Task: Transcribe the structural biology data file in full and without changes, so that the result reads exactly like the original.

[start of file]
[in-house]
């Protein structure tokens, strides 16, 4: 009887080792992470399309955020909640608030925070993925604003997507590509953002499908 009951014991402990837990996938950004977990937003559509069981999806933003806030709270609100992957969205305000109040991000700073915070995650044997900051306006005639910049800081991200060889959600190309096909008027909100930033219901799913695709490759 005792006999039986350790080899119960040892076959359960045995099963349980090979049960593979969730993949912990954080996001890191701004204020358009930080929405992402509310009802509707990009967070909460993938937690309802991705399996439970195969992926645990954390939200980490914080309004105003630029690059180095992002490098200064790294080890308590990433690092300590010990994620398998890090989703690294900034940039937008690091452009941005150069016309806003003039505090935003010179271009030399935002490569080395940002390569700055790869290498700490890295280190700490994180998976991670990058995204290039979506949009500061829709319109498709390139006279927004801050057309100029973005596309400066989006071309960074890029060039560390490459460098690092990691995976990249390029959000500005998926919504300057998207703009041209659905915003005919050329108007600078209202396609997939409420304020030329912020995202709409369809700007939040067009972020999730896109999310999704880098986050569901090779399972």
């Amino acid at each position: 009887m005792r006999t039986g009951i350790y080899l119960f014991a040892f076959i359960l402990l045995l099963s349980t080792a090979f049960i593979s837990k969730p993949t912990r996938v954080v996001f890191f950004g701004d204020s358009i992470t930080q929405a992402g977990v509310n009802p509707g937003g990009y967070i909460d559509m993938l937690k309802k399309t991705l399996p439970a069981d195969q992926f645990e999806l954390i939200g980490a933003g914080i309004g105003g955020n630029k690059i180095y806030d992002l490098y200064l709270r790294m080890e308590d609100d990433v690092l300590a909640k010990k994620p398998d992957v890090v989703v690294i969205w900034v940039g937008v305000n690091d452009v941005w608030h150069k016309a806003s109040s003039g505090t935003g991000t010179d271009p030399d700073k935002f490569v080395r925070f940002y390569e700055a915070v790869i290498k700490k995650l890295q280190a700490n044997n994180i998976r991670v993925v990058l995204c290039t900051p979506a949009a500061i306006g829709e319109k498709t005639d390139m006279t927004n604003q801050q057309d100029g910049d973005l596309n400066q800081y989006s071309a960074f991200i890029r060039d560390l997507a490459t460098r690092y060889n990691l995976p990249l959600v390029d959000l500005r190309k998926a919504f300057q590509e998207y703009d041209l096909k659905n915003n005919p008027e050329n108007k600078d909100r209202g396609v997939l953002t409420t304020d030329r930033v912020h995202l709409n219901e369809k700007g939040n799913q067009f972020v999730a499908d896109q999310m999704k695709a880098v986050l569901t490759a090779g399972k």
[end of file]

[in-house]
């Protein structure tokens, strides 16, 4: 009887080792992470399309955020909640608030925070993925604003997507590509953002499908 009951014991402990837990996938950004977990937003559509069981999806933003806030709270609100992957969205305000109040991000700073915070995650044997900051306006005639910049800081991200060889959600190309096909008027909100930033219901799913695709490759 005792006999039986350790080899119960040892076959359960045995099963349980090979049960593979969730993949912990954080996001890191701004204020358009930080929405992402509310009802509707990009967070909460993938937690309802991705399996439970195969992926645990954390939200980490914080309004105003630029690059180095992002490098200064790294080890308590990433690092300590010990994620398998890090989703690294900034940039937008690091452009941005150069016309806003003039505090935003010179271009030399935002490569080395940002390569700055790869290498700490890295280190700490994180998976991670990058995204290039979506949009500061829709319109498709390139006279927004801050057309100029973005596309400066989006071309960074890029060039560390490459460098690092990691995976990249390029959000500005998926919504300057998207703009041209659905915003005919050329108007600078209202396609997939409420304020030329912020995202709409369809700007939040067009972020999730896109999310999704880098986050569901090779399972």
């Amino acid at each position: 009887m005792r006999t039986g009951i350790y080899l119960f014991a040892f076959i359960l402990l045995l099963s349980t080792a090979f049960i593979s837990k969730p993949t912990r996938v954080v996001f890191f950004g701004d204020s358009i992470t930080q929405a992402g977990v509310n009802p509707g937003g990009y967070i909460d559509m993938l937690k309802k399309t991705l399996p439970a069981d195969q992926f645990e999806l954390i939200g980490a933003g914080i309004g105003g955020n630029k690059i180095y806030d992002l490098y200064l709270r790294m080890e308590d609100d990433v690092l300590a909640k010990k994620p398998d992957v890090v989703v690294i969205w900034v940039g937008v305000n690091d452009v941005w608030h150069k016309a806003s109040s003039g505090t935003g991000t010179d271009p030399d700073k935002f490569v080395r925070f940002y390569e700055a915070v790869i290498k700490k995650l890295q280190a700490n044997n994180i998976r991670v993925v990058l995204c290039t900051p979506a949009a500061i306006g829709e319109k498709t005639d390139m006279t927004n604003q801050q057309d100029g910049d973005l596309n400066q800081y989006s071309a960074f991200i890029r060039d560390l997507a490459t460098r690092y060889n990691l995976p990249l959600v390029d959000l500005r190309k998926a919504f300057q590509e998207y703009d041209l096909k659905n915003n005919p008027e050329n108007k600078d909100r209202g396609v997939l953002t409420t304020d030329r930033v912020h995202l709409n219901e369809k700007g939040n799913q067009f972020v999730a499908d896109q999310m999704k695709a880098v986050l569901t490759a090779g399972k």